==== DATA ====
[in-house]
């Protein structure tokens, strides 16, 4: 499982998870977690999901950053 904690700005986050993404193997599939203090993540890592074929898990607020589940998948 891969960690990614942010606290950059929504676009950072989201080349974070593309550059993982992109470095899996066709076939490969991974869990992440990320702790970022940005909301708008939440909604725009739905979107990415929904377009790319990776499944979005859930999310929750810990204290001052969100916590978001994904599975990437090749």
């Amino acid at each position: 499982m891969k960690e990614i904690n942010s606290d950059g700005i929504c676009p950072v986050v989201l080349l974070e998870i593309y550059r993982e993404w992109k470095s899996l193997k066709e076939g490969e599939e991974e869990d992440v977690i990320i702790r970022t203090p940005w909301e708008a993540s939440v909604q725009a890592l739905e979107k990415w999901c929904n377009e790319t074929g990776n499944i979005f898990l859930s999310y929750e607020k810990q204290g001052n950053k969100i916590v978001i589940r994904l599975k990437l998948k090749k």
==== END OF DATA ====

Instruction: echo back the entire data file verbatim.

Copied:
[in-house]
């Protein structure tokens, strides 16, 4: 499982998870977690999901950053 904690700005986050993404193997599939203090993540890592074929898990607020589940998948 891969960690990614942010606290950059929504676009950072989201080349974070593309550059993982992109470095899996066709076939490969991974869990992440990320702790970022940005909301708008939440909604725009739905979107990415929904377009790319990776499944979005859930999310929750810990204290001052969100916590978001994904599975990437090749």
């Amino acid at each position: 499982m891969k960690e990614i904690n942010s606290d950059g700005i929504c676009p950072v986050v989201l080349l974070e998870i593309y550059r993982e993404w992109k470095s899996l193997k066709e076939g490969e599939e991974e869990d992440v977690i990320i702790r970022t203090p940005w909301e708008a993540s939440v909604q725009a890592l739905e979107k990415w999901c929904n377009e790319t074929g990776n499944i979005f898990l859930s999310y929750e607020k810990q204290g001052n950053k969100i916590v978001i589940r994904l599975k990437l998948k090749k």